Larry Brown Analysis

Other Literary Forms

(Literary Essentials: Short Fiction Masterpieces)

On Fire (1994) is a collection of autobiographical essays from Larry Brown’s days as a firefighter in Oxford, Mississippi. The author of such novels as Dirty Work (1989), Joe (1991), Father and Son (1996), and Billy Ray’s Farm (1997), Brown adapted Dirty Work for the prestigious American Playhouse series aired by the Public Broadcasting Service.


(Literary Essentials: Short Fiction Masterpieces)

In 1990, Larry Brown received the Award for Literature from the Mississippi Institute of Arts and Letters for his story “Facing the Music.” Brown has had stories anthologized in The Best American Short Stories in 1989 and 1992. The Southern Book Critics’ Circle awarded Brown its 1991 award for fiction, and Joe was selected by the American Library Association as one of the twelve best fiction books of 1991.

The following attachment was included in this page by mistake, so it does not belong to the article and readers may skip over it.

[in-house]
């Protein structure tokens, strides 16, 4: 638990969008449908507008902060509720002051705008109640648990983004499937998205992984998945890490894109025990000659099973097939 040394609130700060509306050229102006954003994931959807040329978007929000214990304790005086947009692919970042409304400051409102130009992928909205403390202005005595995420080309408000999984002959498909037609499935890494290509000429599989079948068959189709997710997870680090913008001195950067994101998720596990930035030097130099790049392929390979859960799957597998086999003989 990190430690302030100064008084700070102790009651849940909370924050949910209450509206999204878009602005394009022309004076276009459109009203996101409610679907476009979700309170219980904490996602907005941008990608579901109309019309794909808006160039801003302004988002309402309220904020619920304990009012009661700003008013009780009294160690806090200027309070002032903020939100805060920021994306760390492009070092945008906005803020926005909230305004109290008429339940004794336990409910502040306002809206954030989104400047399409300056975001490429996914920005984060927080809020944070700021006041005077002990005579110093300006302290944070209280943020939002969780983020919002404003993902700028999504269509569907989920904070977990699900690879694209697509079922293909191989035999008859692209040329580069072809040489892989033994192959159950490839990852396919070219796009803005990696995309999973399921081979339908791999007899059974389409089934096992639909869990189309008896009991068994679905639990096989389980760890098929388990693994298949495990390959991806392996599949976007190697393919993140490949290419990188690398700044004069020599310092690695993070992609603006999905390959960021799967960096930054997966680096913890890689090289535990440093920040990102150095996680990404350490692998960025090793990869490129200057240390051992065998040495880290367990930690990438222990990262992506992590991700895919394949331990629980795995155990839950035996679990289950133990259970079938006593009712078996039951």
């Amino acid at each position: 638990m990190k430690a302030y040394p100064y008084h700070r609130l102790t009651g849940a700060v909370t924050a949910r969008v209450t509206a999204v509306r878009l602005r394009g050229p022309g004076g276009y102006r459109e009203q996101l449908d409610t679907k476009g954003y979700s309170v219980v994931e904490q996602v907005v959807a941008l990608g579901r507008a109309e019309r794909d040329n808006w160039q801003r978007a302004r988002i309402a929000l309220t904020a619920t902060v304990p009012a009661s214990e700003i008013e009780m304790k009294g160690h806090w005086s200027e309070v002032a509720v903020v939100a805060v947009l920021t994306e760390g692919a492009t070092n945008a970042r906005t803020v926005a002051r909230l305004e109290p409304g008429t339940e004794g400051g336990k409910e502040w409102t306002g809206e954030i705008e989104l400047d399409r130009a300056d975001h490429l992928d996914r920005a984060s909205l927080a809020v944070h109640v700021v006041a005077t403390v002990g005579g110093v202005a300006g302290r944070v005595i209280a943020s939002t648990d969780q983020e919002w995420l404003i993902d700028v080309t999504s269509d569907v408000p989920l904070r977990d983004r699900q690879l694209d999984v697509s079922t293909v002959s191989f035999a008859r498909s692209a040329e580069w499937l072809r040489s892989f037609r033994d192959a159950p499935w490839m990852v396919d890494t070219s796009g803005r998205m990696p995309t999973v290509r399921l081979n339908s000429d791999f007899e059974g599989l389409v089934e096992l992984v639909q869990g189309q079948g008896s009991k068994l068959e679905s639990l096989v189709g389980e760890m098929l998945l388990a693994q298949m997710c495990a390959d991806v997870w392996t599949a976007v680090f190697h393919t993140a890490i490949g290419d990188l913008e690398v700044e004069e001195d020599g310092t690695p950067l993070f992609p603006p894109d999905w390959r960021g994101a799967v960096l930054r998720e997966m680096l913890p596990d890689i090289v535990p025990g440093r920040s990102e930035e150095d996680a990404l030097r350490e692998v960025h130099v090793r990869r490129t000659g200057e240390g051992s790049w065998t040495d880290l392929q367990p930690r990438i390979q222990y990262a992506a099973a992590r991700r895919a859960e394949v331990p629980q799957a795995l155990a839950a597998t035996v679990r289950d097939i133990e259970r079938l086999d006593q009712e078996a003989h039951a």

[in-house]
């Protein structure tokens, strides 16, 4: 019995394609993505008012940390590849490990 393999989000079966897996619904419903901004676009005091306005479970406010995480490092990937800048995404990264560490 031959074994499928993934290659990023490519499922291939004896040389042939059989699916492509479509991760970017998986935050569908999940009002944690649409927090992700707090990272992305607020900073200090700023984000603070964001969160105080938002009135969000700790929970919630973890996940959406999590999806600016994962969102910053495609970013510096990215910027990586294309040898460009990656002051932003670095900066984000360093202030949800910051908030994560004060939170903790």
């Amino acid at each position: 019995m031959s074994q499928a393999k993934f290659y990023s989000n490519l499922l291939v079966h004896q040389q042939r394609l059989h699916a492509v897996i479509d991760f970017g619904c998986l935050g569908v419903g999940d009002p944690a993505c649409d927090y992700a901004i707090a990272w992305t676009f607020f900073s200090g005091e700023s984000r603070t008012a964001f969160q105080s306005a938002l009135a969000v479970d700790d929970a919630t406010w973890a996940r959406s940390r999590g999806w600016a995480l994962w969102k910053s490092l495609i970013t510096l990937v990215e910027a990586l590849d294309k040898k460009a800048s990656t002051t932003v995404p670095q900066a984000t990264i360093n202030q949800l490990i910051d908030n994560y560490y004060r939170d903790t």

(Literary Essentials: Short Fiction Masterpieces)

Applebome, Peter. “Larry Brown’s Long and Rough Road to Becoming a Writer.” The New York Times, March 5, 1990, C11. Tracing what Barry Hannah called Brown’s “miracle” in which “he became his own genius,” the article examines Brown’s apprenticeship, his numerous rejections, and the amazing determination that led him to publication and success.

Brown, Larry. “An Interview with Larry Brown.” Interview by Kay Bonetti. Missouri Review 18 (1995): 79-107. This interview delves into Brown’s background, the influences on his writing (Fyodor Dostoevski, Joseph Conrad, and Flannery O’Connor, as well as his days as a firefighter), his belief that writing is an acquired skill, and the darkness of his vision. It gives an overall perspective of the themes and motifs that pervade Brown’s works, from his passion for the land and saving it from destruction to the importance of family and community and the tragedy of poverty.

Brown, Larry. “An Interview with Larry Brown.” Interview by Susan Ketchin. The Southern Quarterly 32 (Winter, 1994): 95-109. This interview, centering on Facing the Music, emphasizes the philosophical underpinning of Brown’s work. Revealing the significance of myths, dreams, and religion on his art, he pinpoints a common thread in his fiction as his characters, faced with seemingly...

(The entire section is 516 words.)